Global sustainability is a societal challenge that reaches far beyond the implementation of individual goals such as Life on Land or Clean Water and Sanitation. At the Copernicus Institute, we hence pay close attention to the overall governance problems posed by the Sustainable Development Goals (SDGs) and the overarching 2030 Agenda for Sustainable Development. We also study the political challenges that cut across all SDGs, as well as the overall integration and interactions of the 17 goals.
For one, there is no doubt that the implementation of the Sustainable Development Goals poses fundamental questions of national and international equity and justice. This challenge has been fully recognised by the United Nations in assigning one SDG solely to the need to reduce global and national inequalities (SDG 10), and another one to achieve gender equality (SDG 5). Also, the system of SDGs has been framed in a way that places the eradication of poverty and hunger front and centre of the SDG agenda (SDGs 1 and 2), emphasising especially the situation of the poorest billion of humankind. At the Copernicus Institute, we contribute to this challenge, for instance, by launching a new global research network on ‘Planetary Justice’ in order to strengthen research on the global injustices that are blocking achievement of all SDGs.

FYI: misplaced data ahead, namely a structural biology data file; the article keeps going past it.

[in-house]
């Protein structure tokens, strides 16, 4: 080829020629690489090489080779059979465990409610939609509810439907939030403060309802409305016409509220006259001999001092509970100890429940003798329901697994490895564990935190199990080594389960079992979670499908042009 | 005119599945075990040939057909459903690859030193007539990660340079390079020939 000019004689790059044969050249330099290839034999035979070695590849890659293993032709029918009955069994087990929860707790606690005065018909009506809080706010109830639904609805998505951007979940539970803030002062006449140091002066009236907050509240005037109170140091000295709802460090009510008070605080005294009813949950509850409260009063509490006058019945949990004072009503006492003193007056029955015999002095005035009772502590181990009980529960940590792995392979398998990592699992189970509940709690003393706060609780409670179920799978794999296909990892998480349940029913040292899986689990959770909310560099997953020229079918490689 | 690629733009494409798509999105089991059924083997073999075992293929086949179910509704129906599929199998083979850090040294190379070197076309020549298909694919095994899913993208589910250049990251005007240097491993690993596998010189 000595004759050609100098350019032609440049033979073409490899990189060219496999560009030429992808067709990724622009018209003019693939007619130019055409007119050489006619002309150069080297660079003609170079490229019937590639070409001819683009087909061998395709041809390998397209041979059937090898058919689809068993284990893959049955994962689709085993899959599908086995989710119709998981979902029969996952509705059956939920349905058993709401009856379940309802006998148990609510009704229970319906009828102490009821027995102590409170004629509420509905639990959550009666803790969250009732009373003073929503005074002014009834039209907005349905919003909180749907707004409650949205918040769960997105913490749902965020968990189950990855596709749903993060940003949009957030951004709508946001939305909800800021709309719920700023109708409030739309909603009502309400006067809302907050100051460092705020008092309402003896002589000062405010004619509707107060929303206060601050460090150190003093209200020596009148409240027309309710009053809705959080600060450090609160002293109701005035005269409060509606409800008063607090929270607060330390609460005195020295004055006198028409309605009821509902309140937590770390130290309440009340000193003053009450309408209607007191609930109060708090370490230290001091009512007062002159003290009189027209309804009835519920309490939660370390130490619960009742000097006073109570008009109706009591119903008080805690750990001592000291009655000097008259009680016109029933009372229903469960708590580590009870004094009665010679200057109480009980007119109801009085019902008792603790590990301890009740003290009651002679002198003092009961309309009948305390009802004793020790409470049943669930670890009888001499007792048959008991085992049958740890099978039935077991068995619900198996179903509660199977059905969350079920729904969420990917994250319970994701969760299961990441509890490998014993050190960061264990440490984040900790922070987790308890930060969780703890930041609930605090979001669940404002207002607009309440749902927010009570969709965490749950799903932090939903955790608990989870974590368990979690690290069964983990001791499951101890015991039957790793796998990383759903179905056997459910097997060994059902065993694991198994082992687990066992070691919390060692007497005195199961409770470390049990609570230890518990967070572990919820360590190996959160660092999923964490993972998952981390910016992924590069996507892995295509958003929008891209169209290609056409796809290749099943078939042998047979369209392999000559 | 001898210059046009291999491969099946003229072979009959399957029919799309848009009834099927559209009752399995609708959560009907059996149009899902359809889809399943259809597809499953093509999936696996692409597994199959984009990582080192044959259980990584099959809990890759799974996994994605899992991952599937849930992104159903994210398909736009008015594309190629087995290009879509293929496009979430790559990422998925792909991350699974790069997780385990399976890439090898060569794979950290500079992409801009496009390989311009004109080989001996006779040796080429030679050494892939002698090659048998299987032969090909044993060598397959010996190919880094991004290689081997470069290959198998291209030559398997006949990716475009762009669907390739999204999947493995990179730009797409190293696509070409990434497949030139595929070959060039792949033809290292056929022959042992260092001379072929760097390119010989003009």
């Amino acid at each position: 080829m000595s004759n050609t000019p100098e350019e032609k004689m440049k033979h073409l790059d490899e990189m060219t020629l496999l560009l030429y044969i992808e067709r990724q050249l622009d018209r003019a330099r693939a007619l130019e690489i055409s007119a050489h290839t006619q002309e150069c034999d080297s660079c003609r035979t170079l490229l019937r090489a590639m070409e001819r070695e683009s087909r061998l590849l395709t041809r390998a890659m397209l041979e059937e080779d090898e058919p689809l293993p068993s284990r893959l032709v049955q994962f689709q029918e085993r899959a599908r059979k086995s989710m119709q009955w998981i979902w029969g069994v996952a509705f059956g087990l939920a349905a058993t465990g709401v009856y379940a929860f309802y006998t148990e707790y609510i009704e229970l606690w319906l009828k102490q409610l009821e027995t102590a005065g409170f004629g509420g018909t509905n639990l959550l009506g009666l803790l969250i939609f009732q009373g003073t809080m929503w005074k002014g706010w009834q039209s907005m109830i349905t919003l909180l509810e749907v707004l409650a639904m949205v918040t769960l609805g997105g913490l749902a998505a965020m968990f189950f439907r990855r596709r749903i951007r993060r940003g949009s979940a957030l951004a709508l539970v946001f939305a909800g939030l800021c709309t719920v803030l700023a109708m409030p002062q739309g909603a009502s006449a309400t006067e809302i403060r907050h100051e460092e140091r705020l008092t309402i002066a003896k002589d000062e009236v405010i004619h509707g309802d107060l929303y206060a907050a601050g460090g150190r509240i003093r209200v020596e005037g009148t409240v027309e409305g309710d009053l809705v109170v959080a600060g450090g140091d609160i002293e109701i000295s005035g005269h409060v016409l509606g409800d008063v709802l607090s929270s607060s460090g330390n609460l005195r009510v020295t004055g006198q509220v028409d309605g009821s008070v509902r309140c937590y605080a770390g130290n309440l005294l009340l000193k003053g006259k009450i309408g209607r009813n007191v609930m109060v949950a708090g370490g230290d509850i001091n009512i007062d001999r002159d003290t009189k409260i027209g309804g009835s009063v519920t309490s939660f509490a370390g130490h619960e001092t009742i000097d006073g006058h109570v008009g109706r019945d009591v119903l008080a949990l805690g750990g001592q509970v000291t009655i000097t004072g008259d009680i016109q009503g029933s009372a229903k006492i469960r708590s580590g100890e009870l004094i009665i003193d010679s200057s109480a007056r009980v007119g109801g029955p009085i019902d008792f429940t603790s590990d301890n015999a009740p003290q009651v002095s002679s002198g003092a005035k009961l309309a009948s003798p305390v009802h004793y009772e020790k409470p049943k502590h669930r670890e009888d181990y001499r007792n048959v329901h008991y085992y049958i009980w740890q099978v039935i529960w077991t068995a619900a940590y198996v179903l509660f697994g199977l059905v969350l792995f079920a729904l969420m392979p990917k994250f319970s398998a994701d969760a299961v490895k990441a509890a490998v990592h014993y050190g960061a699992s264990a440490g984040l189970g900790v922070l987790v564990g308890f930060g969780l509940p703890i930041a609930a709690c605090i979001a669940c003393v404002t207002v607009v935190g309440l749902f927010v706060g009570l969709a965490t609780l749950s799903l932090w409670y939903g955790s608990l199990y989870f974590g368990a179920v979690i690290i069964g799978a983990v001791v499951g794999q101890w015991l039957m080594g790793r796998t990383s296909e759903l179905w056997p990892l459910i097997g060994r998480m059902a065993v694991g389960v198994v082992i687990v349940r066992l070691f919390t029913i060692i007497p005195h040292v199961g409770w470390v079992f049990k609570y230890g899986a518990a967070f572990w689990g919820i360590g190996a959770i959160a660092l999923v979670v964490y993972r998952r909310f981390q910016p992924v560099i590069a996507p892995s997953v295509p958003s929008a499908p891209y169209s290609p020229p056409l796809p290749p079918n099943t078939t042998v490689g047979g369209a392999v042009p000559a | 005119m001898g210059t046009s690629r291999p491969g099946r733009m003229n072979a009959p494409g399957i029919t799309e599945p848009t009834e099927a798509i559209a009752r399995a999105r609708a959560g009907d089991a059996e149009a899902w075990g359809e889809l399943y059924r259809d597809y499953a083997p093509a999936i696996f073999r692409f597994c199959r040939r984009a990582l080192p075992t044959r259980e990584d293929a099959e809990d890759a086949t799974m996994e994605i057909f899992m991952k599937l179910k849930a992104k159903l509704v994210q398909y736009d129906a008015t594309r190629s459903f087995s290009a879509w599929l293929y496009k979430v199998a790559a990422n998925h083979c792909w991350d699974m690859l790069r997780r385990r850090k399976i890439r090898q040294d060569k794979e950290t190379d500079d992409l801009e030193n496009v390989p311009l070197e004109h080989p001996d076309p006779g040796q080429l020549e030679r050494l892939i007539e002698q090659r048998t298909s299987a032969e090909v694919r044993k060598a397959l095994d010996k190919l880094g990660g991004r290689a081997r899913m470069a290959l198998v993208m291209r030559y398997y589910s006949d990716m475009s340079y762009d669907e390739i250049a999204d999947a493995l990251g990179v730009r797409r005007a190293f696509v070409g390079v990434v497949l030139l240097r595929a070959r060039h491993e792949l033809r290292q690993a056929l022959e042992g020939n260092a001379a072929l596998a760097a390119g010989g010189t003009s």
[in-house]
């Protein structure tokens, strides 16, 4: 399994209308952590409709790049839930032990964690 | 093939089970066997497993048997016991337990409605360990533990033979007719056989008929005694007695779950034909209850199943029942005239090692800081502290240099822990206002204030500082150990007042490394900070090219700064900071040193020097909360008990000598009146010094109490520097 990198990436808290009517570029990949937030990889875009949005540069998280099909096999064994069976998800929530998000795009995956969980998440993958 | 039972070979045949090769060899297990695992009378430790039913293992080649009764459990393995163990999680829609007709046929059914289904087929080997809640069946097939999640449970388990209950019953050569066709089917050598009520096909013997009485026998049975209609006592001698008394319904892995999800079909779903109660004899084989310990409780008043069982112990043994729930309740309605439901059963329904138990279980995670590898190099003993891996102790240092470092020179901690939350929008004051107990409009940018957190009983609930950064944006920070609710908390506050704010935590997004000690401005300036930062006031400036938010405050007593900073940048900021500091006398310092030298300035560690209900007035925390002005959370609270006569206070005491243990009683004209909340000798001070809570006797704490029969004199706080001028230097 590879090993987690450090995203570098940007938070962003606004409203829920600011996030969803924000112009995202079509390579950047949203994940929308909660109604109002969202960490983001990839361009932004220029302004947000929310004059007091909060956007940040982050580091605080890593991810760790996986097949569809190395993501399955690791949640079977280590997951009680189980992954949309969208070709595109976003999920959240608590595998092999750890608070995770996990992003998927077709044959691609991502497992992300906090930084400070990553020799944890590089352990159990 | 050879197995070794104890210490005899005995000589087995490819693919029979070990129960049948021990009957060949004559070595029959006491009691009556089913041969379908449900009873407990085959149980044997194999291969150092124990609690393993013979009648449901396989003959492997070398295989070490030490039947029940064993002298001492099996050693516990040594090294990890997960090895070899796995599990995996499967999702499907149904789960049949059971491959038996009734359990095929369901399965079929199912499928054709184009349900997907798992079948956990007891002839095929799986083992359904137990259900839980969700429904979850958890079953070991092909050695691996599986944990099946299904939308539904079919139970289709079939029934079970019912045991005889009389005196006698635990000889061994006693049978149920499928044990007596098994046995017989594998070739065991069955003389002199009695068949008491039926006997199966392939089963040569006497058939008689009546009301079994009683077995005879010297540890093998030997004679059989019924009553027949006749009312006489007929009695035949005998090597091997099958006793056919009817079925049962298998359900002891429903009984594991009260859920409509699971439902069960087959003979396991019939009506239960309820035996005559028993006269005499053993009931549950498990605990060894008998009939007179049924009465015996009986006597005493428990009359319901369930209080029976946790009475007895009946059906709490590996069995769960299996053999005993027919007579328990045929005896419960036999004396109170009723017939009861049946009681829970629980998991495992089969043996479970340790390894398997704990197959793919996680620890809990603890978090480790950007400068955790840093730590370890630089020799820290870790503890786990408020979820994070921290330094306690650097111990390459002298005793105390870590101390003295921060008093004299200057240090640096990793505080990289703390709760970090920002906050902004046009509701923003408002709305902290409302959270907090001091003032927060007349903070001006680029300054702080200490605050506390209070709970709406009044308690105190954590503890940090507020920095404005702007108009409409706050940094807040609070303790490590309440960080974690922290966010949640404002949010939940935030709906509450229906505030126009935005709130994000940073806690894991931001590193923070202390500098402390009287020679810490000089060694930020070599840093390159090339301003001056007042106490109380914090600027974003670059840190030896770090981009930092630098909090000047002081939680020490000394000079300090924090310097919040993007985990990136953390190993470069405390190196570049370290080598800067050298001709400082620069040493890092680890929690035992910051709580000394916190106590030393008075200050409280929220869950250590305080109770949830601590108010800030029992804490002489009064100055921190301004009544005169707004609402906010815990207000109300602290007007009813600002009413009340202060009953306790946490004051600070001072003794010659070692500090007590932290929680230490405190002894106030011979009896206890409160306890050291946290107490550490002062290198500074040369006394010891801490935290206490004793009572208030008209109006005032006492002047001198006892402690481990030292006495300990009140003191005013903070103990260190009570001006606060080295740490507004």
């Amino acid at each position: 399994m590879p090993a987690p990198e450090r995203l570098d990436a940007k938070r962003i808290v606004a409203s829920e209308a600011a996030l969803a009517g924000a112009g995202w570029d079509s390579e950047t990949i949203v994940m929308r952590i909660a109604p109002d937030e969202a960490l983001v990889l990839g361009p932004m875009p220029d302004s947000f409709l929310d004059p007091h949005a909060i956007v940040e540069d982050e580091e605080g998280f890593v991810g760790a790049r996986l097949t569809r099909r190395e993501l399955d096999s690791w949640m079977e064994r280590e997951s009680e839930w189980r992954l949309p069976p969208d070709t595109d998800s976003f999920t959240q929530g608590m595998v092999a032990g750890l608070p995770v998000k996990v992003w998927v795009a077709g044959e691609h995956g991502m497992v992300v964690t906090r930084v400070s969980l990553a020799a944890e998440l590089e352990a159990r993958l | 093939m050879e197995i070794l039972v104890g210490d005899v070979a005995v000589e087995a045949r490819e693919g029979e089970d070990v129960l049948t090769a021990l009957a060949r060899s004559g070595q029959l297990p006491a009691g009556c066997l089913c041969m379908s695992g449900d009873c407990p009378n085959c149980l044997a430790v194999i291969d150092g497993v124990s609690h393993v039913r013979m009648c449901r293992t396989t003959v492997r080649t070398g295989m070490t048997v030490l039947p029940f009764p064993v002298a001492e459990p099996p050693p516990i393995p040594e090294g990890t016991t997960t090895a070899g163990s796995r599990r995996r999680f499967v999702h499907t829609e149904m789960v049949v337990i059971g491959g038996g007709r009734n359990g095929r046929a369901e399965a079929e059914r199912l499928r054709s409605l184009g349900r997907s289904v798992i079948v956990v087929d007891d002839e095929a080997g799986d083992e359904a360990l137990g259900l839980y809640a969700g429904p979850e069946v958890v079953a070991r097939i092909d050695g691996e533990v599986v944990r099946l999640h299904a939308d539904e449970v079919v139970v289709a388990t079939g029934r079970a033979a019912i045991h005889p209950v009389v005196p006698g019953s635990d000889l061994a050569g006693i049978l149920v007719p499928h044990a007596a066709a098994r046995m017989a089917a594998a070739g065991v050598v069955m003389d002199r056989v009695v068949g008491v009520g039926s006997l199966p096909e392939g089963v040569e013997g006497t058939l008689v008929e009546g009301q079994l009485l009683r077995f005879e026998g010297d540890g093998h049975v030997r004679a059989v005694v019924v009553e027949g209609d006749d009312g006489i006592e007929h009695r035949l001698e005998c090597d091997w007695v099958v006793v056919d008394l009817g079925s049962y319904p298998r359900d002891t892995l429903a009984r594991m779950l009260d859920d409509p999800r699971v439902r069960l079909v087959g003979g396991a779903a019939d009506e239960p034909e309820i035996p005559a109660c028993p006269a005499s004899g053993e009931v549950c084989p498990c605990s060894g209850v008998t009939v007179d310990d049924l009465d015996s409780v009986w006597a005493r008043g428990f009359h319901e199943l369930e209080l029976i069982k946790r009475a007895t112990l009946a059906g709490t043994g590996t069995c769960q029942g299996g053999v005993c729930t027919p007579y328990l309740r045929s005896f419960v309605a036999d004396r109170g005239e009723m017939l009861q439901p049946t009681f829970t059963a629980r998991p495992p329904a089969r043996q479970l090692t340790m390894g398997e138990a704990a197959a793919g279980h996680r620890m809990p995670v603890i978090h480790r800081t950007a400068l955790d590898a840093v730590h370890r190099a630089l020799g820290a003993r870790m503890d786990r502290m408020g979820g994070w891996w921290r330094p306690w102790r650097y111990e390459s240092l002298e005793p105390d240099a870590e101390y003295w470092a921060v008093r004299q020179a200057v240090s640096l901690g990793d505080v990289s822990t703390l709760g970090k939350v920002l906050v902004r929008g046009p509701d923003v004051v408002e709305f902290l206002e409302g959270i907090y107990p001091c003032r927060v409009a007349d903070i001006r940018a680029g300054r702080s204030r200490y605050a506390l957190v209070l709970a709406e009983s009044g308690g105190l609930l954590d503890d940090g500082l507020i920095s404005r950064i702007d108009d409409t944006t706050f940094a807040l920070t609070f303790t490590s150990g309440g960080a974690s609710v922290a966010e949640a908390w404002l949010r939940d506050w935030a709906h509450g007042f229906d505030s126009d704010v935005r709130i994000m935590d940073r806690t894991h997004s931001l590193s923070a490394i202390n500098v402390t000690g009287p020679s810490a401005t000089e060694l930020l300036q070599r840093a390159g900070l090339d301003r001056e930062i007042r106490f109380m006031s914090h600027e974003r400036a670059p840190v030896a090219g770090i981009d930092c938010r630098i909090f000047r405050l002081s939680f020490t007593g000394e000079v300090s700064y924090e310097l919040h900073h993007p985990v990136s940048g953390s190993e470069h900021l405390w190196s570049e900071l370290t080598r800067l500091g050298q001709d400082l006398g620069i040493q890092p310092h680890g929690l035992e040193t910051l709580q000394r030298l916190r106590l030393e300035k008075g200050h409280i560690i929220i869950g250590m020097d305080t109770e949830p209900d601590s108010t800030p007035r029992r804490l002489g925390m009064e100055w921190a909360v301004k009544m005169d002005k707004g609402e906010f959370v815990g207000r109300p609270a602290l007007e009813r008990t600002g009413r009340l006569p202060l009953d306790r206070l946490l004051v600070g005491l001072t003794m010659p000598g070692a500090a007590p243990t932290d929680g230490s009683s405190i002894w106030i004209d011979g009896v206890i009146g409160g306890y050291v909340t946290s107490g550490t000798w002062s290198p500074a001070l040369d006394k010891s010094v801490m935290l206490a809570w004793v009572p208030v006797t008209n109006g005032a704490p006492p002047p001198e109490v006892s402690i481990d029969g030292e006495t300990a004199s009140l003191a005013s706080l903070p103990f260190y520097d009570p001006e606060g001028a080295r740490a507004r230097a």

Strong and effective institutions
Secondly, implementing the SDGs requires us to intensify our research on the political institutions that are at the centre of implementing the 2030 Agenda for Sustainable Development, including core concerns of accountability, legitimacy, democracy, and strong and effective institutions. For that reason, at Copernicus we see SDG 16 as a cornerstone of the sustainability agenda, and focus much of our activities in the Environmental Governance group on achieving progress towards this goal.
Thirdly, the launch of the 17 SDGs, as a new central mechanism of global politics, poses novel research questions on the eventual effectiveness of global goals and targets. Will the simple act that the United Nations agreed in 2015 on 17 global goals really advance national politics and sustainability governance? In 2018, we have been awarded a major grant from the European Research Council to study this very question: whether the global goals have any steering effects in practice, and how the effectiveness of the global goals can be supported by better policies and institutions worldwide.
A larger system
Finally, at Copernicus we do not see the SDGs in isolation. Instead, we view each SDG as part of a larger system, and place great emphasis on the integrated assessment of the 17 SDGs and their integration in a global perspective and analysis, which also assesses progress over time in an integrated manner.